All of this takes place in the flick's first fifteen minutes. The rest of the 61-minute black and white feature is devoted to a stand-off 'tween Jimmy and the police with periodic padding dialog by most of the grown-ups about the Trouble with Kids Today. (Scriptwriter/character actor Leo Gordon gets off the best line as a member of the bystanding mob: "Teenagers," he sneers. "Never had 'em when I was a kid!")
Jimmy's parents arrive so that Mom can call blond Carole a cheap hussy; good-guy cop Glen continues to flirt with waitress Julie; and hard-nosed police lieutenant Porter (Harry Lauter) weighs the advantages of using tear gas on a room where one of the hostages is an infant. In the background, teevee cameras for station KQQQ and a hot-dog vendor show up to take part in the action – like some low-budget version of Billy Wilder's The Big Carnival.
Young Nicholson's a pleasure to watch in his storeroom-bound scenes: growing more jittery as the night progresses, bouncing off of his frightened captives. "I don't know what to do," he moans at one point, and you can hear the sound of a thousand Method Acting workshops in that single exclamation. If at times, there's a brace more braininess behind those eyes than his character is allowed to actually demonstrate, well, that's partly screen inexperience and partly because we know just how smart Nicholson'll ultimately prove to be. He proves much more comfortable in this flick than he'll be in later Corman period flicks The Raven or The Terror.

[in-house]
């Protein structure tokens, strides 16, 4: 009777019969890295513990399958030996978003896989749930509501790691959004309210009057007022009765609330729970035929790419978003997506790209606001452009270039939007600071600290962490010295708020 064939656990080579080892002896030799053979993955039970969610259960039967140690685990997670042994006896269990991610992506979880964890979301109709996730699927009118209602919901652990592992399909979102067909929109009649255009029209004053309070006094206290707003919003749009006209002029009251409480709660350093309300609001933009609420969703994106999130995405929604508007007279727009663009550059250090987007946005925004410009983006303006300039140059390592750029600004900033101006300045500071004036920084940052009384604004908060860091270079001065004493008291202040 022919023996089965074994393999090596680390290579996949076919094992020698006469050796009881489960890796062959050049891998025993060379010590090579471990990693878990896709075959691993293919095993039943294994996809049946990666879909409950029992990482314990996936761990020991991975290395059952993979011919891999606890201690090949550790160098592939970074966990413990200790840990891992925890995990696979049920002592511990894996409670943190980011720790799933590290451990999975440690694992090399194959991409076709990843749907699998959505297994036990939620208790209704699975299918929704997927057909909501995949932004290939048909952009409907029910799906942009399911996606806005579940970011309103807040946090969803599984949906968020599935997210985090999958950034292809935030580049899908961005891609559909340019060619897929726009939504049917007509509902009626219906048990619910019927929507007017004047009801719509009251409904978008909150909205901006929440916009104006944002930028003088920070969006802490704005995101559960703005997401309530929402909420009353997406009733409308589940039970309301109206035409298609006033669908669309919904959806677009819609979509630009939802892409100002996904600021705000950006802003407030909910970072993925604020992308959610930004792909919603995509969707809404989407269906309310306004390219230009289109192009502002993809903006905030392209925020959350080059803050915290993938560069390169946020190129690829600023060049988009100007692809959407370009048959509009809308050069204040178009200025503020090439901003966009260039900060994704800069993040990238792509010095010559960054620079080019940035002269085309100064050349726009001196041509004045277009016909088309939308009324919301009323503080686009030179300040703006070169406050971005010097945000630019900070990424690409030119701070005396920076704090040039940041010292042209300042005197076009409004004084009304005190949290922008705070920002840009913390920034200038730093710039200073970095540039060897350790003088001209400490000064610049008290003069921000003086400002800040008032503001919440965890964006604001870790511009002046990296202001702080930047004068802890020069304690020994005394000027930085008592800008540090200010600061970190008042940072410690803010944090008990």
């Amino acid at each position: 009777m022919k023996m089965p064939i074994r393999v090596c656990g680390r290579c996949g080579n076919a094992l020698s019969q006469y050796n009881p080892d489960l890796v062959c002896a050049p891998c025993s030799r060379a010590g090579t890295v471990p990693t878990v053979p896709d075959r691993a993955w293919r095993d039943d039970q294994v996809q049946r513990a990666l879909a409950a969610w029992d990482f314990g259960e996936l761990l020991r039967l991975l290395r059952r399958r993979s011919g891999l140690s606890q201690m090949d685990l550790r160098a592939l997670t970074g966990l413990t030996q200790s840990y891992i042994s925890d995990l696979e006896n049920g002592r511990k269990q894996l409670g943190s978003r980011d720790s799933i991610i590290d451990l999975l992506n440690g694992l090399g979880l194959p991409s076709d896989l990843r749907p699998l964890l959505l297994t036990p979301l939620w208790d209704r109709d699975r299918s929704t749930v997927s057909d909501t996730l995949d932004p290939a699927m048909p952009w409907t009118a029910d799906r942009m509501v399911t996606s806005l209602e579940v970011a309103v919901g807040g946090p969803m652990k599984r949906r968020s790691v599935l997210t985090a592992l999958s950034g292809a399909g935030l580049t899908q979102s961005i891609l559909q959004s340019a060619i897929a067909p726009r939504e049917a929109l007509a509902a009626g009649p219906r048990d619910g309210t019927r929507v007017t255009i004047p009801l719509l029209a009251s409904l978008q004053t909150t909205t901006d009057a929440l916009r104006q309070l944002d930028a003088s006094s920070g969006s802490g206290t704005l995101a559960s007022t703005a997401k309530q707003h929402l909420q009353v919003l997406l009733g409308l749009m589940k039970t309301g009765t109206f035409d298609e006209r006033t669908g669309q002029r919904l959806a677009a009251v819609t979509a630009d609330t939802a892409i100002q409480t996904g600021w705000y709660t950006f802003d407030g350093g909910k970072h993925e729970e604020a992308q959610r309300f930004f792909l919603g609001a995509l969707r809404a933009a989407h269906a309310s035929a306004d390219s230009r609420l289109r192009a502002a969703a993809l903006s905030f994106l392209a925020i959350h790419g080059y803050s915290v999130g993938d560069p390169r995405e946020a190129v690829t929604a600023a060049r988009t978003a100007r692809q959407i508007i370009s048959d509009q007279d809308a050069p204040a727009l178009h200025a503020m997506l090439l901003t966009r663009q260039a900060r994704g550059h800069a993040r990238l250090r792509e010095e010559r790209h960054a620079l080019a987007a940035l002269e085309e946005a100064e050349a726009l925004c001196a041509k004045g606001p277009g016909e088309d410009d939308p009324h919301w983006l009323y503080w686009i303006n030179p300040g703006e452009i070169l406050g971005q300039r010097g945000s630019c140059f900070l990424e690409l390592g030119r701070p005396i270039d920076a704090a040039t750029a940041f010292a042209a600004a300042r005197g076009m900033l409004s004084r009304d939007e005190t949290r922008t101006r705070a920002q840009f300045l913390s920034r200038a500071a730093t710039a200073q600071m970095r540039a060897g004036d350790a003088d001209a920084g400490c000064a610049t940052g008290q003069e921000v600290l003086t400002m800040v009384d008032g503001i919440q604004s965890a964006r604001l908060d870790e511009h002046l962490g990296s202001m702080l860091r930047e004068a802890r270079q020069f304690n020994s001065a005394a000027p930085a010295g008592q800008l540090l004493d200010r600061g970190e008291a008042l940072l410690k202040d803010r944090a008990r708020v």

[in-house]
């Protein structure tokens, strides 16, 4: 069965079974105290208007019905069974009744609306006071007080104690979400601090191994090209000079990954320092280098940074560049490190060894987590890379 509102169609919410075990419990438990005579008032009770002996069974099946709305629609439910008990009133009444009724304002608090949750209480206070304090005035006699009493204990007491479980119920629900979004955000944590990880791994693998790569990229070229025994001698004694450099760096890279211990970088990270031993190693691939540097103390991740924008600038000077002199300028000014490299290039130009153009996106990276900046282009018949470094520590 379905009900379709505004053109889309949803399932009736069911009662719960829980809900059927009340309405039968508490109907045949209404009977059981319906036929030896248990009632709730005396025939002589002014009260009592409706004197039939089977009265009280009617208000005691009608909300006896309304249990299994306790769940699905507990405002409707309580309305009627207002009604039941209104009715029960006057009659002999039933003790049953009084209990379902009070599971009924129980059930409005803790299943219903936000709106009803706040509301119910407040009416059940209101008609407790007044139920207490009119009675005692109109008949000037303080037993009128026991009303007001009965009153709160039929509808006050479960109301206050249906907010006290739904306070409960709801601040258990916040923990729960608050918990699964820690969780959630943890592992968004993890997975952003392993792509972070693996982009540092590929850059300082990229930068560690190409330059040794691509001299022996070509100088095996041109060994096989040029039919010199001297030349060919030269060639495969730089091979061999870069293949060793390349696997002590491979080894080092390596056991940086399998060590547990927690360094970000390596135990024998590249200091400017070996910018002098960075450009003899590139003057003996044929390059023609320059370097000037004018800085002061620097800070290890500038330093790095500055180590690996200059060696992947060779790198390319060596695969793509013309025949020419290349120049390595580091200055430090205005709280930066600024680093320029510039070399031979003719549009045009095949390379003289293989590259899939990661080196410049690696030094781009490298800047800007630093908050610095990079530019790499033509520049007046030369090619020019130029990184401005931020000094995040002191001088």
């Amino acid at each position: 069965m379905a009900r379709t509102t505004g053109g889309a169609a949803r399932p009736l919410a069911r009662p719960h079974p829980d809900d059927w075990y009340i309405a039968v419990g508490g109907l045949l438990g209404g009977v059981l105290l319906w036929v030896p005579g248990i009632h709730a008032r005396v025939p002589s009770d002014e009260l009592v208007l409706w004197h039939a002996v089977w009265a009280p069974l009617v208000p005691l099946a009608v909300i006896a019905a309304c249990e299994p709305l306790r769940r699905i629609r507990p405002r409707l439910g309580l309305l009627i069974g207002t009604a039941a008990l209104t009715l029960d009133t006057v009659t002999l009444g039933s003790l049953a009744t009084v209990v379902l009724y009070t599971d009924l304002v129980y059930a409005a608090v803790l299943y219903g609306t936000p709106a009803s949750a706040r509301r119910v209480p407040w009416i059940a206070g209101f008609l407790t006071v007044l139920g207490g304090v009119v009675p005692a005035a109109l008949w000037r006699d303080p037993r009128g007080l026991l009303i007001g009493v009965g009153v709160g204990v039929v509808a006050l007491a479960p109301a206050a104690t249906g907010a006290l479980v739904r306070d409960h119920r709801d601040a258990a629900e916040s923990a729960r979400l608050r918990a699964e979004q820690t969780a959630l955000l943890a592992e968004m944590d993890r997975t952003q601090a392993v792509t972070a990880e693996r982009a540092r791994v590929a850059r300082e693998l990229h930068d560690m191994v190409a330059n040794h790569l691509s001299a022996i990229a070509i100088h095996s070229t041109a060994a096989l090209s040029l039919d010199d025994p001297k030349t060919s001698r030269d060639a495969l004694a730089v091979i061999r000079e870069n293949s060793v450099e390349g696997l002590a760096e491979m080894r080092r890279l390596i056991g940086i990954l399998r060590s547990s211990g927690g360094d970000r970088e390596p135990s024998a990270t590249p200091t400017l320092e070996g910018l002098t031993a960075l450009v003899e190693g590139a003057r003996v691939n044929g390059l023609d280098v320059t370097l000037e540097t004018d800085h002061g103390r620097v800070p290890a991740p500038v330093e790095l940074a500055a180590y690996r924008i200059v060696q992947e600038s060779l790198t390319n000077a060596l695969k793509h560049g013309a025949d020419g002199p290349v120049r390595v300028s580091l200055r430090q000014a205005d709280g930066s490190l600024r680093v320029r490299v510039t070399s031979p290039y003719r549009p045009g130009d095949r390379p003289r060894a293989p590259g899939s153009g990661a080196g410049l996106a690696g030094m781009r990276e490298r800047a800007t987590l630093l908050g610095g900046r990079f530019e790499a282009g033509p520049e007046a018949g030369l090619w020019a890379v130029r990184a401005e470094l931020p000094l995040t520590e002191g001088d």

The movie's stand-off ends anti-climactically – despite a ten-minute countdown sequence where director Jus Addis regularly gives us shots of Lt. Porter's Bulova – with blond Carole delivering a bullhorn speech ("Maybe it's all my fault," she sez, or, "maybe it's everybody’s fault!") meant to tie things up and lure Jimmy out of that storeroom. Once the credits roll, however, we realize that its title is a cheat: nobody was killed. Manny and Al have been taken to the hospital, never to be heard from again, while Jimmy's three hostages all make it out okay: mother and child back in the loving arms of their worried husband, Sam to be inexplicably glared at by Lt. Porter. According to Ed Naha's The Films of Roger Corman, Gordon's full original script was "de-written" by one of Corman's assistants, so perhaps the first draft painted Nicholson's Jimmy as a teary-eyed killer for real. Would've been more interesting if it had.